New York, NY (PRWEB) June 28, 2013
The Patient Protection and Affordable Care Act, also known as "Obamacare," will help many sarcoma survivors, but doesn't fix all the problems faced by people with rare cancers, Suzie Siegel of the Sarcoma Alliance said Friday.
She just published an article that details how the law may affect people with sarcoma, a cancer of bone, cartilage, muscle, nerve, fat and other connective tissues.
"I'm optimistic that this law will increase much needed access to care for many people," said Sarcoma Alliance board member Matthew Anderson, MD, PhD, director of clinical and translational cancer research in gynecologic oncology at Baylor College of Medicine in Houston.
The law calls for states to set up Health Insurance Marketplaces to make affordable policies available from private insurance companies. People who don't have insurance through the government or their employer will be required to buy a policy from a private insurer, or be penalized. They can be exempt for religious reasons and financial hardship. Coverage will start Jan. 1.
"This should help sarcoma survivors who couldn't afford insurance before or couldn't get a policy because of their medical history," said Siegel, a survivor of leiomyosarcoma who lives in Tampa. "But many patients who are already covered find that their insurance company will not let them go out of network to see a sarcoma specialist for a second opinion, let alone continuing care. The ACA won't change this."
William Tap, MD, section chief for sarcoma oncology at Memorial Sloan-Kettering Cancer Center in New York, said he and his staff spend "a huge portion" of their time working with insurance companies that don’t want to pay for out-of-network visits.
"Some states and big cities have no sarcoma specialists," Siegel said. "That's why the Alliance has a web page to help people get insurance authorization for a referral. We also offer reimbursement up to $500 for people who need a second opinion from an expert."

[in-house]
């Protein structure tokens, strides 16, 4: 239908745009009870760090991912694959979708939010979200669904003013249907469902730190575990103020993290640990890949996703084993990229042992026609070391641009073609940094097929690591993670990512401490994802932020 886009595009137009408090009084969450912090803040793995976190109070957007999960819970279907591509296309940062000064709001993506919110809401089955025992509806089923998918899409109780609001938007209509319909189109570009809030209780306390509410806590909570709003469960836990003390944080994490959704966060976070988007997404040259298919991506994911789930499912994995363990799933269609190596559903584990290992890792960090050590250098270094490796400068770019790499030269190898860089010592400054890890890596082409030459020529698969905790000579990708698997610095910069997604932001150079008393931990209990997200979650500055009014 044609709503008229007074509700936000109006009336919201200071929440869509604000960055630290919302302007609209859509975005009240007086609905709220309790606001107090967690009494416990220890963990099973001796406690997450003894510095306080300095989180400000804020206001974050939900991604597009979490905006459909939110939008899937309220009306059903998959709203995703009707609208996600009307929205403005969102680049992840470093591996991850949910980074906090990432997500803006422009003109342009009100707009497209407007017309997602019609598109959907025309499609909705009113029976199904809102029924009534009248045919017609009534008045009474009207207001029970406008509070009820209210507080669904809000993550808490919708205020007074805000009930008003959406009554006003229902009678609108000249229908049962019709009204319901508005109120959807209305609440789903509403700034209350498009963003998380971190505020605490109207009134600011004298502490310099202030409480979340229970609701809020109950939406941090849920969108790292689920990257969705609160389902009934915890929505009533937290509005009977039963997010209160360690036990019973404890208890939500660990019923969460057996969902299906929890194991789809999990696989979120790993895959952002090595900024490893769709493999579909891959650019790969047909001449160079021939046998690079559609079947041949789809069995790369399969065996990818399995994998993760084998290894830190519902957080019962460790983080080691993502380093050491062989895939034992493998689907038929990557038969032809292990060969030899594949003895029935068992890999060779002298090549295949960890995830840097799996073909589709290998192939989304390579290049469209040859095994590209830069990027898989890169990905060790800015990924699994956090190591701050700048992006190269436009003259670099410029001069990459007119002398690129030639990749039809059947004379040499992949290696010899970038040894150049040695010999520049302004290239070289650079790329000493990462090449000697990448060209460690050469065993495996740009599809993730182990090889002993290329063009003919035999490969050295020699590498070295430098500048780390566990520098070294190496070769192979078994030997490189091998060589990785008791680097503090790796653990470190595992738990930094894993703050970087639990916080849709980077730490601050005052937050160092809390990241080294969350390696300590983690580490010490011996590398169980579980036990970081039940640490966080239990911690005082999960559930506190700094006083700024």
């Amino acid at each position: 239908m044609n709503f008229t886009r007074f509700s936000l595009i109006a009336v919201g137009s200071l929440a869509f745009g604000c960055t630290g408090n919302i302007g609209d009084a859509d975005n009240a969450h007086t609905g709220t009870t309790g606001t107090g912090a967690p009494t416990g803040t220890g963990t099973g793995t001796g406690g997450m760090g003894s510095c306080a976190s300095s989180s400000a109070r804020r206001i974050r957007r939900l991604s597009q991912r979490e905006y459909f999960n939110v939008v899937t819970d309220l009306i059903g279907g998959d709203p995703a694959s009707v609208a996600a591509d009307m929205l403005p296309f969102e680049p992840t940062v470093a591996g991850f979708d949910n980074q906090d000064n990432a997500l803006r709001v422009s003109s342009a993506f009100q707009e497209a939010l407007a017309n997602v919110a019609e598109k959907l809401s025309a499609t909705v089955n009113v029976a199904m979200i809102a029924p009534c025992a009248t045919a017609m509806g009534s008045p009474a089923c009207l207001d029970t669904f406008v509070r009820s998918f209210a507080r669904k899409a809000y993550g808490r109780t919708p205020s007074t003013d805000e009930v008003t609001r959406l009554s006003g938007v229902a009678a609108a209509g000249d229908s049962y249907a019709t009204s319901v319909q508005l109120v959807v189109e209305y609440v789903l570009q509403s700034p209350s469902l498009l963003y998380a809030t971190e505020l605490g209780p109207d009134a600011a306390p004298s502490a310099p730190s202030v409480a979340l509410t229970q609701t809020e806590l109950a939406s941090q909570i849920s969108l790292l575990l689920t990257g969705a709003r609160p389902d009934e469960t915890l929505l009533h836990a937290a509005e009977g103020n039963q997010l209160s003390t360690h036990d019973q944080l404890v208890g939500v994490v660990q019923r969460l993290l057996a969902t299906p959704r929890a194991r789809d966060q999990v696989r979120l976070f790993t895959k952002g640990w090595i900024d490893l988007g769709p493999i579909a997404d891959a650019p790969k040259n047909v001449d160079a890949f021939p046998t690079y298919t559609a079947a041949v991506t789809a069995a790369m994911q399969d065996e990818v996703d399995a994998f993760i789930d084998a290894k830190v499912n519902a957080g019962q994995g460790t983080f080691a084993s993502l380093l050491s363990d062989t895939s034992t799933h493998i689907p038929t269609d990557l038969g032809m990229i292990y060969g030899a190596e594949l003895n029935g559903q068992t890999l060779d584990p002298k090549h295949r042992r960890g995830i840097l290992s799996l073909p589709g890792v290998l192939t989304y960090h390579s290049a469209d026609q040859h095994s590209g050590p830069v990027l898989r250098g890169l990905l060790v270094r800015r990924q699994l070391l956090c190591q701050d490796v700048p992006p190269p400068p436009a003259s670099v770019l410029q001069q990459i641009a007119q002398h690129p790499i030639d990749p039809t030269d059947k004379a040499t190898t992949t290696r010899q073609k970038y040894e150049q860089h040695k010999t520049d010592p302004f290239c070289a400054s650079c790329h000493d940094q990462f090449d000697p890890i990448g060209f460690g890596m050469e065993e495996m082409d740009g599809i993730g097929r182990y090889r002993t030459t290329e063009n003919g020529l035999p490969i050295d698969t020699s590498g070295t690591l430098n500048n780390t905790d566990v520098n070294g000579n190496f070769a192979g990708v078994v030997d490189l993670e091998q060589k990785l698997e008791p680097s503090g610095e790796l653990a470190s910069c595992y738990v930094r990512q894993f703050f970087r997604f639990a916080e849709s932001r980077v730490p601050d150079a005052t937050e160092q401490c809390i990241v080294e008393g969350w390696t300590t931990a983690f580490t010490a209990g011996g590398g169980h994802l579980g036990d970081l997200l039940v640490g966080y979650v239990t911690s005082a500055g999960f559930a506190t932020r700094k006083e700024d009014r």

The ACA will require insurance companies cover routine costs associated with a patient's participation in a clinical trial. Now, some states require coverage, and others don't. Because sarcoma is rare, it can be hard to get enough patients for the large clinical trials required for FDA approval, Siegel said. As a result, few drugs are approved for the disease; many patients get chemotherapy that was approved for a more common cancer.
Also on Jan. 1, the law will:
1. Extend family insurance to members under 26 years old. This is especially important for sarcoma survivors because sarcoma represents 15 percent of childhood cancers, Siegel said.
2. Require private insurance companies to cover pre-existing conditions. They can't reject applicants or charge higher premiums because of medical history.
3. Stop insurers from dropping someone because they get sick.
4. Stop insurers from setting lifetime dollar limits for "essential health benefits."
5. Expand the number of people eligible for Medicaid in states that have accepted the program.
The law will protect people from "financial catastrophe," said Brietta Clark, JD, a professor at Loyola Law School in Los Angeles. She specializes in the inequities of health-care law.
The ACA will not change Original Medicare or Medicare Supplement Insurance, called Medigap. In many states, companies that offer Medigap to seniors can refuse policies to people under 65 who are disabled. Or, they may be required to write only the most basic policy, and they can charge higher premiums to people with disabilities.
"I pay almost $500 a month for my Medigap policy," Siegel said. "These huge premiums are a special issue for sarcoma patients because sarcoma strikes younger people, on average, than the more common cancers do."
Sarcoma can arise anywhere at any age, from newborn on up. The nonprofit Sarcoma Alliance, based in Mill Valley, Calif., provides education, guidance and support to people affected by the disease.
For more information, go to http://sarcomaalliance.blogspot.com/2013/06/how-affordable-care-act-may-affect.html